Once the preoperative blood draw was completed, patients underwent premedication for anesthesia, anesthetic induction and maintenance, and surgical sterilization. Premedication drugs included a combination of 8 mcg/kg dexmedetomidine and 0.1 mg/kg hydromorphone administered via intramuscular injection. Anesthesia induction was by a combination of 4 mg/kg ketamine and 0.2 mg/kg midazolam administered intravenously to effect. Anesthesia was maintained by administration of 100% oxygen and isoflurane at a level between 1% and 2% by gas anesthesia machine. A ventral midline approach was used for ovariohysterectomy and a prescrotal approach for orchidectomy. Surgeons were licensed veterinarians on the RUSVM faculty. Students in their 7th semester at RUSVM who are members of the VIDA club were able to participate as assistant surgeons and anesthetists as part of their service-learning extracurricular opportunity. The average duration of ovariohysterectomy surgery was 35 min and the average for orchidectomy surgery was 15 min. Local pain management was achieved in males by performing an intratesticular block during patient preparation using 1mg/kg lidocaine and in females by performing an incisional line block at closure using 1 mg/kg lidocaine infused intradermally along the incision line. All dogs received 4.4 mg/kg carprofen administered subcutaneously at completion of the surgery, prior to transfer to the recovery area. In some cases, a repeat dose of hydromorphone at 0.05 mg/kg given subcutaneously was provided 2–4 h after the initial premedication dose for animals experiencing excess pain after initial recovery. Once the patient was stable in the recovery area, a dose of Zoetis Nobivac 3 rabies vaccine was administered subcutaneously over the right hip by a licensed veterinarian. All dogs were monitored closely for 30 min post-vaccination for any signs of hypersensitivity reaction. Patients were sent home with oral carprofen at 4.4 mg/kg to be administered per os once daily for three days starting 24 h after discharge.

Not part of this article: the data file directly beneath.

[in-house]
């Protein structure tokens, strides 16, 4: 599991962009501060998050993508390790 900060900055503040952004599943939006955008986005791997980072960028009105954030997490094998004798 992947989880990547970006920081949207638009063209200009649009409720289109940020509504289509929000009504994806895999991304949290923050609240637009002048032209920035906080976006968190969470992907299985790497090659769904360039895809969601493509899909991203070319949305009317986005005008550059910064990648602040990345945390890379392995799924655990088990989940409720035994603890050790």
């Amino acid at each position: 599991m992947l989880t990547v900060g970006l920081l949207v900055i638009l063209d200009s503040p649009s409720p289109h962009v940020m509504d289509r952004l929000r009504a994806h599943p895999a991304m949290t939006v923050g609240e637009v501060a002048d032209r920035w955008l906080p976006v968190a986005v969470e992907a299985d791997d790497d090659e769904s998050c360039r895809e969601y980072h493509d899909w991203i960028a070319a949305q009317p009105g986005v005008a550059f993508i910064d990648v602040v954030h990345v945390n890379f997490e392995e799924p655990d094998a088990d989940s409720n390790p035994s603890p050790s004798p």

2.3. Measurement of RVNA Levels

For the treatment group, a pre-vaccination blood sample was drawn on the day of the surgical procedure at the time of the preoperative physical examination. Post-vaccination blood collection was performed 28 days after the procedure. A volume of 5 mL of whole blood was collected and placed in 9 mL red top serum collection tubes. Tubes were placed upright in a rack for a minimum of 30 min and a maximum of 1 h to allow adequate clot formation. Samples were then centrifuged at 3400 rpm for 10 min for serum separation. Serum was removed via pipette and transferred to cryogenic tubes for longer-term freezer storage. Cryotubes were labelled, placed in refrigerator storage at 5 °C for 24 h, and then transferred to freezer storage at −20 °C until completion of follow-up and sample submission to the Auburn University Pathobiology Diagnostic Services (AUPDS) laboratory for RVNA measurement using the rapid fluorescent focus inhibition test (RFFIT) [19].

2.4. Historical Control Group